The scan consists of three passes. In the first pass, a low-resolution image is taken to ensure that my abdomen is in the correct position. After this initial pass, the operator returns from behind the lead wall and attaches a small IV drip of iodine solution to my arm for about 1 minute. The iodine will absorb x-ray energy, which will increase the contrast of the image. It will make blood vessels like the renal arteries stand out to produce an image called an angiogram. Iodine is also filtered out of the blood by the kidneys, and the amount of iodine collected by each kidney will indicate how well each kidney is functioning.
Even though the contrast agent is injected into my arm, it causes my mouth to feel dry and my abdomen to feel warm and tingly. The operator tells me that some patients say the feeling is similar to urinating on oneself. Two high-resolution passes are made after the iodine IV. One immediately after the IV that will show the iodine in my arteries and another about 6 minutes later after the kidneys have filtered the iodine from my blood and it collects in my bladder. (I had no idea that the kidneys worked so fast.)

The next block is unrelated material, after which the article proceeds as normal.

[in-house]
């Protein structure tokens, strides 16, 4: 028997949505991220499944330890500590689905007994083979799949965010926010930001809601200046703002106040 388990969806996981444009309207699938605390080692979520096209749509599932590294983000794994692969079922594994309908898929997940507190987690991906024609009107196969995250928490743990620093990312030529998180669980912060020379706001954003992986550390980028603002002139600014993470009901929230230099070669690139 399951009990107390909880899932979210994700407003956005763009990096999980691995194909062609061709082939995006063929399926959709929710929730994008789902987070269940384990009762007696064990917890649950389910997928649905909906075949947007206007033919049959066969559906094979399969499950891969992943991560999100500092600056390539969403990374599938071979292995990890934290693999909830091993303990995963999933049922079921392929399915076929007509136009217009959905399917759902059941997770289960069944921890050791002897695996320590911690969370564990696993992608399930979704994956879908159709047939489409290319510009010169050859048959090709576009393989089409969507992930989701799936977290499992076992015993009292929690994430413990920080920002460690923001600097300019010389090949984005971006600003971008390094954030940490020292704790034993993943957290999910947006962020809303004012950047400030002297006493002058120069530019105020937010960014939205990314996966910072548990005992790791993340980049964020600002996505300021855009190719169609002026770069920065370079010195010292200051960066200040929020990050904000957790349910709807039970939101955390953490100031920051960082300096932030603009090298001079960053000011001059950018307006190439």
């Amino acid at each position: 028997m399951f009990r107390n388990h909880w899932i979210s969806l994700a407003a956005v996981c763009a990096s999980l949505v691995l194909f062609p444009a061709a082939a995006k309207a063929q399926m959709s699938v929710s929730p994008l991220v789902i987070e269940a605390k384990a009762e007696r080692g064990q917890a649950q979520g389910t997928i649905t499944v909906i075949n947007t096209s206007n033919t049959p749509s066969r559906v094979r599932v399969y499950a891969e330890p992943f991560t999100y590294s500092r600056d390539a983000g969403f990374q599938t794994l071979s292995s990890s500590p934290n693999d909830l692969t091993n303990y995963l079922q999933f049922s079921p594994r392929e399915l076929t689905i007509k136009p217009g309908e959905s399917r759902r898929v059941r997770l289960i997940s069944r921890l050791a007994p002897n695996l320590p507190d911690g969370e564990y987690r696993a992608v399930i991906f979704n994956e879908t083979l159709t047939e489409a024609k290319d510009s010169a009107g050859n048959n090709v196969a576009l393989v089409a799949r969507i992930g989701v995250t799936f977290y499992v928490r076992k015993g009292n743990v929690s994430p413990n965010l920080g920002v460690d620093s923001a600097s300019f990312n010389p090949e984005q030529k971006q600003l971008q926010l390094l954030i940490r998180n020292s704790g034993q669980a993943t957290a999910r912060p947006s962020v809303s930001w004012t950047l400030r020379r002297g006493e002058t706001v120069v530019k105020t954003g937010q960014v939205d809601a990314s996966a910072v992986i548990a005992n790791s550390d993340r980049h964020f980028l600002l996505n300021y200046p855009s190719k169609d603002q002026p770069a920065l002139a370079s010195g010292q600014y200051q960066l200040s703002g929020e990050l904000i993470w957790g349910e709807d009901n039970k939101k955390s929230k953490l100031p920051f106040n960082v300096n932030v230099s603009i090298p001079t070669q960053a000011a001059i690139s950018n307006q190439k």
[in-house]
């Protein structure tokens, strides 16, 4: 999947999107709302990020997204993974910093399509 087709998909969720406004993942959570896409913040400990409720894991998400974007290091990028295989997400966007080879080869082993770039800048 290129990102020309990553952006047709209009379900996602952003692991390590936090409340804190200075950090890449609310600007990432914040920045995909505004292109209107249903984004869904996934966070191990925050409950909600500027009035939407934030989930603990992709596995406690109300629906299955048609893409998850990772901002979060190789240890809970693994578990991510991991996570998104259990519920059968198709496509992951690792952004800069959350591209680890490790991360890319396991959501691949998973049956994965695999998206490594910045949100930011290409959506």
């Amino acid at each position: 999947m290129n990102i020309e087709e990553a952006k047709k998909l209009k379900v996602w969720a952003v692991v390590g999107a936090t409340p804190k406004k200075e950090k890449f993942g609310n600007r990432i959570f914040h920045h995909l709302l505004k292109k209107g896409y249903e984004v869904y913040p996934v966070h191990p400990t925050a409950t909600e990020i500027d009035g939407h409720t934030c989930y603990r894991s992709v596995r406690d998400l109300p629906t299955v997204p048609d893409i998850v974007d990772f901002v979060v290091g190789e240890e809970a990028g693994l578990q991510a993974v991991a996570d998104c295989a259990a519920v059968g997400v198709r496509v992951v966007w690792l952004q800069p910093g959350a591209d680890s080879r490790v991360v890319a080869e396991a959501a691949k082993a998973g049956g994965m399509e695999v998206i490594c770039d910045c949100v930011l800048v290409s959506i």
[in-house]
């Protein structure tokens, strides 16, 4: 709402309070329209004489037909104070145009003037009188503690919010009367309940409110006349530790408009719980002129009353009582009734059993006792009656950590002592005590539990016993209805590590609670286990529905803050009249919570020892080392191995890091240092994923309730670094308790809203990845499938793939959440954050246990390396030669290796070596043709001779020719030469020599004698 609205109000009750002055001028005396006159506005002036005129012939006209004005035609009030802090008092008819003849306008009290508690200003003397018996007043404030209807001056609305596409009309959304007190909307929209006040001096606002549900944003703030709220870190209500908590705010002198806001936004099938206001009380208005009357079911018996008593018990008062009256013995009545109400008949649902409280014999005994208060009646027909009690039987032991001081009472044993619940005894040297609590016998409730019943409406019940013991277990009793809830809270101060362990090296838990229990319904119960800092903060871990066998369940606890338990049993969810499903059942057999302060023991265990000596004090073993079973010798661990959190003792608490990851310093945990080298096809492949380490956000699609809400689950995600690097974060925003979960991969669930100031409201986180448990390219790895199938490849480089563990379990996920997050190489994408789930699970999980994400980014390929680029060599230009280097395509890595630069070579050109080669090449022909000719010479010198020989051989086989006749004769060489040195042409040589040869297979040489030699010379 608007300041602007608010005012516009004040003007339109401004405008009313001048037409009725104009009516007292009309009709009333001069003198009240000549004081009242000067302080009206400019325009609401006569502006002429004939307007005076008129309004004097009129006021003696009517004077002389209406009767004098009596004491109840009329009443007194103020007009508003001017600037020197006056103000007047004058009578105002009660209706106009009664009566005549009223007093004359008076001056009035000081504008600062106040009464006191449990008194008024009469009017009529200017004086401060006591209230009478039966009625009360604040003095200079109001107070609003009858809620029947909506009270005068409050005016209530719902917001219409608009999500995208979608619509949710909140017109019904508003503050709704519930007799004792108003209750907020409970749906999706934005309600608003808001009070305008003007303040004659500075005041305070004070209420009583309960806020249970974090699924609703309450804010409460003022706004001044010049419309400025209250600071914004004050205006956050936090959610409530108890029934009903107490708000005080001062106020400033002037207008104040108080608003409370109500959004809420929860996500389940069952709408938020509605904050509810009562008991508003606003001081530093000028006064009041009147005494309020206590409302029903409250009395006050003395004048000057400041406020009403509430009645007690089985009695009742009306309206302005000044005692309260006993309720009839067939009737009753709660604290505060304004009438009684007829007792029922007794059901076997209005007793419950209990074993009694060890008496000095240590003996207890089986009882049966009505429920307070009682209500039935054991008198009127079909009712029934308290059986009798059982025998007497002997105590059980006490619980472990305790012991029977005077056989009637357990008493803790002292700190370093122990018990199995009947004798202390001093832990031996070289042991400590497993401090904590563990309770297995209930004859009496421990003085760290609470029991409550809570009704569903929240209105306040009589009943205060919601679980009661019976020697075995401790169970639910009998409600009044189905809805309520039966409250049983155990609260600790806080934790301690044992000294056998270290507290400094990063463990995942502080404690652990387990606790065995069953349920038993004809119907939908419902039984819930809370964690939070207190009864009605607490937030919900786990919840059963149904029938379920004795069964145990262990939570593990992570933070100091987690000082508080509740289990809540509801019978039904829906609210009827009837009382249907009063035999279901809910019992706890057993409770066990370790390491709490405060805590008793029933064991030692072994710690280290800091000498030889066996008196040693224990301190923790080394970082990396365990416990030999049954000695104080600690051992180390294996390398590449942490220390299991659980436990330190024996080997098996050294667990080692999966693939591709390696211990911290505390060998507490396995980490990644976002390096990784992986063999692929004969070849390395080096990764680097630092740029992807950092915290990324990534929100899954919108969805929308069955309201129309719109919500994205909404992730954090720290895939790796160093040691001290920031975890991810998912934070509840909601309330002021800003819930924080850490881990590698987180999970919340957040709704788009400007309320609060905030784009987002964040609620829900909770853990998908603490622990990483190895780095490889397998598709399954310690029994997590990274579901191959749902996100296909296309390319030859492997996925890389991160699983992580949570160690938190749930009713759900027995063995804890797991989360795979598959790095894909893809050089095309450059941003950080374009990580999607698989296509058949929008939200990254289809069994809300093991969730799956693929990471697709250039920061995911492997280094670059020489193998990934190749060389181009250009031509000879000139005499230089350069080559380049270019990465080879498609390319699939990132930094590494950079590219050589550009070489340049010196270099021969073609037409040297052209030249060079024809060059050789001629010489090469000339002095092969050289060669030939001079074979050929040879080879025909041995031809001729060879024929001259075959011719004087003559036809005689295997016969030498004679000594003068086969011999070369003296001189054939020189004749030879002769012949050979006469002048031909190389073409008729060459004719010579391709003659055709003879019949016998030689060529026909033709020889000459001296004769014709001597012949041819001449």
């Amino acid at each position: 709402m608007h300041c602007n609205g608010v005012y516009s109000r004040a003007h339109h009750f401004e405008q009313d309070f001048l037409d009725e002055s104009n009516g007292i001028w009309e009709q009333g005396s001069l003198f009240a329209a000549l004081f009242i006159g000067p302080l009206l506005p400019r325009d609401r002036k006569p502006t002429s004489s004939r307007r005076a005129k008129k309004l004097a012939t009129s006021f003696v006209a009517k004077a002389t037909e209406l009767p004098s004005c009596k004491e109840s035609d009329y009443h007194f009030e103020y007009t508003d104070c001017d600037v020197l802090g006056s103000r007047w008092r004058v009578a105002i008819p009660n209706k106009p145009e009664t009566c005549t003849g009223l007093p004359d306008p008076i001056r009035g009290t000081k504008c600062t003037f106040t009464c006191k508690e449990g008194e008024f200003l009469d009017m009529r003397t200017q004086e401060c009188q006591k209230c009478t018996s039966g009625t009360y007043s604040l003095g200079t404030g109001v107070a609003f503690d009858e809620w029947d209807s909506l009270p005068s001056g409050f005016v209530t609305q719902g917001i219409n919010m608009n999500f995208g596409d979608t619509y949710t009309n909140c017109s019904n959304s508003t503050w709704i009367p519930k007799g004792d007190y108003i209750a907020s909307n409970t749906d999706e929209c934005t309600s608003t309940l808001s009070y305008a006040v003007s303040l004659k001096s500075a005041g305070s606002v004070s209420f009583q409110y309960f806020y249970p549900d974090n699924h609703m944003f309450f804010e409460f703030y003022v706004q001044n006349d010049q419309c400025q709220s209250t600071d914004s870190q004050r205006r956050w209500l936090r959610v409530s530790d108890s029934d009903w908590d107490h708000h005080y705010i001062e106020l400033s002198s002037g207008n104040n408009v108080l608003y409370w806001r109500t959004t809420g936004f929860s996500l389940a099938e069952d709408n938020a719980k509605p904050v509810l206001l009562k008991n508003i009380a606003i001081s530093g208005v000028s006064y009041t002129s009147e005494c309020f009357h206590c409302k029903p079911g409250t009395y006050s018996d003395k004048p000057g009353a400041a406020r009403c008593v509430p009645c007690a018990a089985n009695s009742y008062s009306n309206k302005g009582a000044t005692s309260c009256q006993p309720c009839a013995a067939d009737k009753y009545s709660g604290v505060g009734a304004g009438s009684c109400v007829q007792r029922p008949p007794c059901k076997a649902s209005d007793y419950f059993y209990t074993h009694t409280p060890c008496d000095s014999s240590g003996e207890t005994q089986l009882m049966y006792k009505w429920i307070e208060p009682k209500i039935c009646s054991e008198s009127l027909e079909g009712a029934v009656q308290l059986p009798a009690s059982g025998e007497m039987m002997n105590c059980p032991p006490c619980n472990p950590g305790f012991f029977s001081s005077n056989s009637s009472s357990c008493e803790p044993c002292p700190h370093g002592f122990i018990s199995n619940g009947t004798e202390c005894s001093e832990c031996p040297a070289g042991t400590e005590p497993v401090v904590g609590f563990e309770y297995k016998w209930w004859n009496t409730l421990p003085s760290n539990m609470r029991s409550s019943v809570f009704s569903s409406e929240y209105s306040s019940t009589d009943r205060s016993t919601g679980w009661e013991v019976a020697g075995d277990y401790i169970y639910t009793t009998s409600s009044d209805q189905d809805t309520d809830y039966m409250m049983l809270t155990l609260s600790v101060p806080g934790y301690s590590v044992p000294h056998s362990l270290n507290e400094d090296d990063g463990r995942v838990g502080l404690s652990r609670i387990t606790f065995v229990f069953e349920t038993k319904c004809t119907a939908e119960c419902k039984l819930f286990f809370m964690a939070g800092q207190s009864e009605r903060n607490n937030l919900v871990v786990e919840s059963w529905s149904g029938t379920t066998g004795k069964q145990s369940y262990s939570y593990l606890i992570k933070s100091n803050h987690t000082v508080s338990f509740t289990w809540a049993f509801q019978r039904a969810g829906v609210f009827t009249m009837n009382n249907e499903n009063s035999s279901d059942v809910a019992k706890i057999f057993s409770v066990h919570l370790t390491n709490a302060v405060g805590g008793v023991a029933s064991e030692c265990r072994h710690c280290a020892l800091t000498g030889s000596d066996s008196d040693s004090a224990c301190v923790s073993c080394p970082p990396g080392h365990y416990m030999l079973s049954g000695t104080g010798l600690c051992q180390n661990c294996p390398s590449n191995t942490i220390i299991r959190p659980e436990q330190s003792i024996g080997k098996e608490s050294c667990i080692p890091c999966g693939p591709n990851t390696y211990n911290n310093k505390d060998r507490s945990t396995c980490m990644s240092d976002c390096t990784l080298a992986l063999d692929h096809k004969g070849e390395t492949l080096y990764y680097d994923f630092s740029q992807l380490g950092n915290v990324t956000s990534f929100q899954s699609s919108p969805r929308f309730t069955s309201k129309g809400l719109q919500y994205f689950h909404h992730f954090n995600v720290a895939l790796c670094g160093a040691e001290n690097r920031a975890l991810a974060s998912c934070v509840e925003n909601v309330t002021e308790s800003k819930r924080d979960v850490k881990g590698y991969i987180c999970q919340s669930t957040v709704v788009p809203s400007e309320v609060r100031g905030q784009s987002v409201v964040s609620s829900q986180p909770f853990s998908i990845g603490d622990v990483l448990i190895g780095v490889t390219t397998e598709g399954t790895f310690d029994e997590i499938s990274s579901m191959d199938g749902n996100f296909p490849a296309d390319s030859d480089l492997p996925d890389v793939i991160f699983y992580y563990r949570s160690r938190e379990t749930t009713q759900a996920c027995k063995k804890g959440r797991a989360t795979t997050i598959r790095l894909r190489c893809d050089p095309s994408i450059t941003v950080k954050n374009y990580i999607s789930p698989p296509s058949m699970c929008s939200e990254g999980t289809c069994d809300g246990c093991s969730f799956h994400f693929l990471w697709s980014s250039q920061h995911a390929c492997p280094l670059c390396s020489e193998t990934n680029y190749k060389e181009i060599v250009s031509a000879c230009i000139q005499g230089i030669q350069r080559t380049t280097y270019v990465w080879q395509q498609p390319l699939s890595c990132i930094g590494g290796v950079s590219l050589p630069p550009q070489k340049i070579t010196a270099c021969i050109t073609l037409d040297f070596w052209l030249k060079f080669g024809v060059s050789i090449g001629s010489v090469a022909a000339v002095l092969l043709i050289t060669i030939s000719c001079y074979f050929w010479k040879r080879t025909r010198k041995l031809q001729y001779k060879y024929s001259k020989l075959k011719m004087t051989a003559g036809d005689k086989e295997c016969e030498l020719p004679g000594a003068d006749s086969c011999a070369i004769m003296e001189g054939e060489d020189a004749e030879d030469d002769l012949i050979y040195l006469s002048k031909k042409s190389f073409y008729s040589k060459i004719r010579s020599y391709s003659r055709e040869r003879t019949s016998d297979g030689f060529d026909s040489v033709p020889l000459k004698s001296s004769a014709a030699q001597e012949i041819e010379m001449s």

After completing the CT scan, I walk past a sign that says the fee for copying radiological images onto CDs and shipping them to another hospital is $13.50. Being curious, I ask if I can just pay the fee and take the CDs with me. The clerk says sure and so I ask how I can view the images. He says the viewer app is on the CDs. Then he asks me if I know how to interpret the images. I say no, but that’s OK, I’ll figure it out on my own.